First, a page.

Do you feel that the great attention paid to the apartheid and post-apartheid eras has caused other aspects of South African legal history to be overlooked? If so, which aspects most deserve attention?

I doubt it. Most researchers in the field of legal history are interested in a wide variety of historical issues. A brief perusal of our journal can confirm this.

The Society's website mentions "the religious tradition" as a topic for its 2003 conference on "Freedom, Justice and Equality: Three Pillars of Legal History." What role has religion played in South African legal history?

When one speaks of religion in the context of legal history, one is really only speaking of one religion – Protestantism and, specifically, Calvinism. Some research on this aspect is being undertaken, but the influence of missionary stations in the early history of South Africa was quite extensive. In the old Boer Republics and later in the apartheid state, the Christian faith was virtually elevated to the status of state religion. The result was the denial of other faiths and discrimination against members of other faiths. It is an aspect that is only now being thoroughly investigated.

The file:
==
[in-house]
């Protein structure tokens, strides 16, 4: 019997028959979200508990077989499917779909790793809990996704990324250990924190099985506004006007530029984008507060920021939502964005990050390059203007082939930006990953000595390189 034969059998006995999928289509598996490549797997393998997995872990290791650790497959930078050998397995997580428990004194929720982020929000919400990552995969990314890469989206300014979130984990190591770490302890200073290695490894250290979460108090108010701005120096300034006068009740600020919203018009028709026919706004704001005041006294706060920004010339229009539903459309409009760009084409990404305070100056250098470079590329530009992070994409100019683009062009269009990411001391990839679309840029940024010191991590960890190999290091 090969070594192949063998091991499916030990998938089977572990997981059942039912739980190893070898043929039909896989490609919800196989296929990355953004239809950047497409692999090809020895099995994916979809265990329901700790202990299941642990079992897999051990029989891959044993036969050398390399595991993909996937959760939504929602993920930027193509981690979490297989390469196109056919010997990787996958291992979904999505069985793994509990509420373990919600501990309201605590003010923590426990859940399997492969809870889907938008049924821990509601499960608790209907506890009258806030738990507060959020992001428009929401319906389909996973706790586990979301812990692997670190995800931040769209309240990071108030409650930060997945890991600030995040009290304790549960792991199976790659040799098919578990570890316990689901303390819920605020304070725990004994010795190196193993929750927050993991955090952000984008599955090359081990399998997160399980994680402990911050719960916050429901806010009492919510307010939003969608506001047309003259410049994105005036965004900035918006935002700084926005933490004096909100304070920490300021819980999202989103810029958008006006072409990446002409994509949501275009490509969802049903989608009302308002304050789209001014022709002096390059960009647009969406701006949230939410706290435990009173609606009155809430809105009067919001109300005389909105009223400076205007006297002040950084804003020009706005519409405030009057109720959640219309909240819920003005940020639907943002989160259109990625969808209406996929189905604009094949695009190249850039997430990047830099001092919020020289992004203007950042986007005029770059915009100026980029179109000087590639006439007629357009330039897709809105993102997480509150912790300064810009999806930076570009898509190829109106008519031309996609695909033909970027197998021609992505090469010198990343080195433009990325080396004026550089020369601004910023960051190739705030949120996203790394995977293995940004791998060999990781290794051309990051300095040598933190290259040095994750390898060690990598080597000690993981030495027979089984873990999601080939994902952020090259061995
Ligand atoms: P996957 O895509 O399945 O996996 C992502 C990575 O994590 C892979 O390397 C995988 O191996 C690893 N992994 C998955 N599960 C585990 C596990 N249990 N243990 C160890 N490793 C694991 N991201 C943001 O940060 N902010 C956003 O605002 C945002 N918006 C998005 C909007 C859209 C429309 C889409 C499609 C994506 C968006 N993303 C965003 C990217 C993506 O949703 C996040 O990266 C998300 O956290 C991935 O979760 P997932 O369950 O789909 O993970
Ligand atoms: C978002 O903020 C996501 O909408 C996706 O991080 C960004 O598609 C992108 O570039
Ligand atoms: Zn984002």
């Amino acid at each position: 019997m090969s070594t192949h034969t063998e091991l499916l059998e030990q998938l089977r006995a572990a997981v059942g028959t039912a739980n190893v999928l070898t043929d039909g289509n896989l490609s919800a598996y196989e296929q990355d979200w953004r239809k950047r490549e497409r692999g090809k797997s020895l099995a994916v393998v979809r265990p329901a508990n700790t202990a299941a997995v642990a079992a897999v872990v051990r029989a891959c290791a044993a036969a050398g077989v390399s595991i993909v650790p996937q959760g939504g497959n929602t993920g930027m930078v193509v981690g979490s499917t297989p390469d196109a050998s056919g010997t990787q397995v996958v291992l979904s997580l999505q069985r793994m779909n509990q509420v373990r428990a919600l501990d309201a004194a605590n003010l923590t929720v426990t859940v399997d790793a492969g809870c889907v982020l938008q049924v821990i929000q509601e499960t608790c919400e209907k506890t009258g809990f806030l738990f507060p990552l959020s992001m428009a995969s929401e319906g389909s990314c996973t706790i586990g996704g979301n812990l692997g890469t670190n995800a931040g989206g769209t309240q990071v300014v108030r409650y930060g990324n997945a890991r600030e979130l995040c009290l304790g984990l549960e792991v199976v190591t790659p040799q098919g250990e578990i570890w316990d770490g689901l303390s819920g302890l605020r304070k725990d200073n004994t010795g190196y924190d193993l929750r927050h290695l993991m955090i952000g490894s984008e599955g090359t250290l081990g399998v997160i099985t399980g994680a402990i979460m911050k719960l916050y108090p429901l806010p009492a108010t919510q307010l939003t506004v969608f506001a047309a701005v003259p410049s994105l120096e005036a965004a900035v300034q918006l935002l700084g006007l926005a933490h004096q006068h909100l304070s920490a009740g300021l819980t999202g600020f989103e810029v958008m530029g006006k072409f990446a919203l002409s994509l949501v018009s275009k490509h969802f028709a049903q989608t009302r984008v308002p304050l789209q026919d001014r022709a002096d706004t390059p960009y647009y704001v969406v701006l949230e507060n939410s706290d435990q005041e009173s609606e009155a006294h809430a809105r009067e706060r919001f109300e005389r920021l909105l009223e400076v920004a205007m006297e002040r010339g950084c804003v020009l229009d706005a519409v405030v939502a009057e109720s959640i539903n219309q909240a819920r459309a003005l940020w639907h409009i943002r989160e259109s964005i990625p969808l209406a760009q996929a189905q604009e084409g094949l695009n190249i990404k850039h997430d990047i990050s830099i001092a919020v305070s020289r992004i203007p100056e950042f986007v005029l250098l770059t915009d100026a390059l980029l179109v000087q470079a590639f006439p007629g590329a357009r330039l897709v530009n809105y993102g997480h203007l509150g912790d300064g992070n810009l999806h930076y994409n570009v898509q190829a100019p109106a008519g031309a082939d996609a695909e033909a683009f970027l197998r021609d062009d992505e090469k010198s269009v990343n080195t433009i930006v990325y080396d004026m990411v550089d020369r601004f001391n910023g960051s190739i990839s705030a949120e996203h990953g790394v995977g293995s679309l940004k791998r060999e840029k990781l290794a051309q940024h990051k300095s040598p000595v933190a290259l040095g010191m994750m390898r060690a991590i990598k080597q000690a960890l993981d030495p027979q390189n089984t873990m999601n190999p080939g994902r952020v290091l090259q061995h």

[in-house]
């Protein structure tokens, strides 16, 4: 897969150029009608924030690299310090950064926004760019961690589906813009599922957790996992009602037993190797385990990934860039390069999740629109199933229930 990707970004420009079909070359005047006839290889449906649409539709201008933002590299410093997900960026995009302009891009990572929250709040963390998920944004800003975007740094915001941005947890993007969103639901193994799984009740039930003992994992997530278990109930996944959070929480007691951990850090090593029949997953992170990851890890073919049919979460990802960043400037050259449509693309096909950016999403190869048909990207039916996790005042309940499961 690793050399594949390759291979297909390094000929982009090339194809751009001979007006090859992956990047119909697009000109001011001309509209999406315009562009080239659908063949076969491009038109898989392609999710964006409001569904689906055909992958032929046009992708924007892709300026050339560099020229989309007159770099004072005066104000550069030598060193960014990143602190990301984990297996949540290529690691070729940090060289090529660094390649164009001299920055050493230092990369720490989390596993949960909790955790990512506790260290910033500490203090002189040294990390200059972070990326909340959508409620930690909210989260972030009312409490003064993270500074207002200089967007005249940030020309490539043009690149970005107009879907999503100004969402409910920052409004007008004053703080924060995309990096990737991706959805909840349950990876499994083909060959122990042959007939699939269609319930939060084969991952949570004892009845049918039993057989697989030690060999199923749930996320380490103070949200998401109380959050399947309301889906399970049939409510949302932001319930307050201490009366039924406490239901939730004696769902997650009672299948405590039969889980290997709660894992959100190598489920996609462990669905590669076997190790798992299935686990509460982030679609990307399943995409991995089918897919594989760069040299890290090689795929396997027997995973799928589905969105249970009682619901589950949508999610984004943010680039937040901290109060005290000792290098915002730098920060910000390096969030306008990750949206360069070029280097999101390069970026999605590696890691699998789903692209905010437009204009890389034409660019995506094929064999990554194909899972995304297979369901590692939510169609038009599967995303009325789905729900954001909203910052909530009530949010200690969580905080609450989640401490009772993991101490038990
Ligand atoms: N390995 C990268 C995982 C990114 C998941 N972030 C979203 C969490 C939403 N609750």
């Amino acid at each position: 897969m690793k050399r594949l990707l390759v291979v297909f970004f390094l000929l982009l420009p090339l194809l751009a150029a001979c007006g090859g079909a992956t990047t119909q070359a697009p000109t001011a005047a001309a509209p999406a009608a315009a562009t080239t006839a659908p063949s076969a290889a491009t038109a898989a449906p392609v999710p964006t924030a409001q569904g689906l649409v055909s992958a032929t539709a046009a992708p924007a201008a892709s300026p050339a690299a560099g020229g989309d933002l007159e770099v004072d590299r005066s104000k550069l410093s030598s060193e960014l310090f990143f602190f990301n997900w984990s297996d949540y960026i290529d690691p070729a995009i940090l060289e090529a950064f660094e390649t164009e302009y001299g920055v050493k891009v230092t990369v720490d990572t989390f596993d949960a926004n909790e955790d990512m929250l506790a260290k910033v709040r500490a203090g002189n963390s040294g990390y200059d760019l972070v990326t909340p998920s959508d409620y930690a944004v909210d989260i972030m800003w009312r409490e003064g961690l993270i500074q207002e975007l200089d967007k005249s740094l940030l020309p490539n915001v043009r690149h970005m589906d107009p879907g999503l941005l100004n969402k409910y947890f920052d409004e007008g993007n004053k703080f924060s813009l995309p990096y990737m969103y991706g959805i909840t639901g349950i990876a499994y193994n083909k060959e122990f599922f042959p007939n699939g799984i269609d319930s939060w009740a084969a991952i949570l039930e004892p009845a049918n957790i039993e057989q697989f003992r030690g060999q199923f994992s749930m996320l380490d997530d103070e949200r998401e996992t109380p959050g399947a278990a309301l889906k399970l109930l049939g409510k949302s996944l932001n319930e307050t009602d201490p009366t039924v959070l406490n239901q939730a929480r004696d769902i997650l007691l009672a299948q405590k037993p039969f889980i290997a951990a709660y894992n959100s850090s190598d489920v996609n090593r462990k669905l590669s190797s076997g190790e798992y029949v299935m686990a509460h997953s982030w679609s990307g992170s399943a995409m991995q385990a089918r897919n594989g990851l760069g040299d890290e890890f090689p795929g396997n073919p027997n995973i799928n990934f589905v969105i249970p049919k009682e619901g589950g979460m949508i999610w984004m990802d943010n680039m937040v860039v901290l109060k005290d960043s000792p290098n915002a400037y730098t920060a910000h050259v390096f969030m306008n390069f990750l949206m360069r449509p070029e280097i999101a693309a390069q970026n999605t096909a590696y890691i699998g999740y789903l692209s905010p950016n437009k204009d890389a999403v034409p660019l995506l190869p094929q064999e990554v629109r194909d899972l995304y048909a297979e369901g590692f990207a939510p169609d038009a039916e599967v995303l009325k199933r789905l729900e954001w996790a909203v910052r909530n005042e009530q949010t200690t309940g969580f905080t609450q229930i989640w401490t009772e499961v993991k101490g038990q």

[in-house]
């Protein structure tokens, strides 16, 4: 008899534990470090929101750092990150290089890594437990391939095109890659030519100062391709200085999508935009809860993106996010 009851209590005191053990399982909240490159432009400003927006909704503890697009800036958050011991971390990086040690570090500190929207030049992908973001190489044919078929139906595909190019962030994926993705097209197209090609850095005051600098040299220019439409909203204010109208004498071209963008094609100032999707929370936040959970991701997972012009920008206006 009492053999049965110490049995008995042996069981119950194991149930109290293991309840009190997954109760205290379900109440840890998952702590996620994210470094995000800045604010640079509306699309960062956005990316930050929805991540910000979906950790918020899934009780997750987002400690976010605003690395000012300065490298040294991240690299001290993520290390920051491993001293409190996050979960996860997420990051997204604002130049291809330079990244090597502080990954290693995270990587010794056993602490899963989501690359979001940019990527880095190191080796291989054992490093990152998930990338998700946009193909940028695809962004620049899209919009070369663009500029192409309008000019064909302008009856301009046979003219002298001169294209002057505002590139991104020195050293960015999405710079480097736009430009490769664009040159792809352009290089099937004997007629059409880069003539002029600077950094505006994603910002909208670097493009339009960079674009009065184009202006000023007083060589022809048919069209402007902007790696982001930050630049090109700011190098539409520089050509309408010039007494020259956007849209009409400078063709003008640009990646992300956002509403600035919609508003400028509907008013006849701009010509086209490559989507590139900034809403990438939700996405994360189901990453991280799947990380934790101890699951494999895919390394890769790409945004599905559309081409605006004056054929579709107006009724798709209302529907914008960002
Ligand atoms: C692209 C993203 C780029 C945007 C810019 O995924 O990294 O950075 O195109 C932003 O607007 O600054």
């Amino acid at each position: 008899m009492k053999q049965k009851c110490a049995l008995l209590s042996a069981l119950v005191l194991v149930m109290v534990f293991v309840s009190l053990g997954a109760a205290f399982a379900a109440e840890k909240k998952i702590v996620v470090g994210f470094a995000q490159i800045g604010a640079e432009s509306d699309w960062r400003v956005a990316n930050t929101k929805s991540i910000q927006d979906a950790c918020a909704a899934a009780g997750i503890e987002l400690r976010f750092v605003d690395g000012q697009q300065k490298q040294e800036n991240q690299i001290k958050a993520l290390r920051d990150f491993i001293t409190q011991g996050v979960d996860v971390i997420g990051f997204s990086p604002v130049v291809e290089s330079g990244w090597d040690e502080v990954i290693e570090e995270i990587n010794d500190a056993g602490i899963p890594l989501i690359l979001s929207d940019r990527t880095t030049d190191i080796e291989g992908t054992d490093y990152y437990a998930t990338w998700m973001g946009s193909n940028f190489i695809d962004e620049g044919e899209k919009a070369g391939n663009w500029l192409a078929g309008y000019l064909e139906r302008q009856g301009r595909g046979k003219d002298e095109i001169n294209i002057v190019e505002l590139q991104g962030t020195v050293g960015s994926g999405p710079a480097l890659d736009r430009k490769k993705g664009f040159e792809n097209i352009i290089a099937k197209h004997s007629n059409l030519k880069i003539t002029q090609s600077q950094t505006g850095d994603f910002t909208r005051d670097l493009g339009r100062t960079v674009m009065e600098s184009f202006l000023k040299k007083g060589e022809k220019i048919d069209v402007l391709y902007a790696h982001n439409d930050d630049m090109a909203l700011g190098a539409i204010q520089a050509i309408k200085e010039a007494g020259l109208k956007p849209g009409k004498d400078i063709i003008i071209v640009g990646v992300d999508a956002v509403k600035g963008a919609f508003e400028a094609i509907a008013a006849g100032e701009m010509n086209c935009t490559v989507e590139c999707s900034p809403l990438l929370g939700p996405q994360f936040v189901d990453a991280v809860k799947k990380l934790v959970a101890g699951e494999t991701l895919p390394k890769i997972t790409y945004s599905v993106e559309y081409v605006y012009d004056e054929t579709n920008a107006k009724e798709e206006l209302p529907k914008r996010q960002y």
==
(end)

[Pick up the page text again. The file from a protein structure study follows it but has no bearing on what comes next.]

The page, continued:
On a more personal note, what drew you originally to legal history?

I have always been fascinated by history. More importantly, the connection between legal history and legal philosophy (which is my primary field) has always been important. One simply cannot understand one without the other.

What do you believe is the single greatest challenge today facing those who wish to research and publicize South Africa's legal history?

The single greatest challenge is political correctness and the tendency to re-write history to serve a specific political purpose. To my mind history should be told "warts and all" and any attempt to whitewash should be met with suspicion.

Are you currently working on any legal history projects?

Yes, I am working on a paper for the conference of the Southern African Law Teachers Association on the link between the changing of street and town names and the call for the abolition of the Roman-Dutch law.

Prof. Kroeze was interviewed by Peter C. Hansen.

© Peter C. Hansen, The Legal History Project.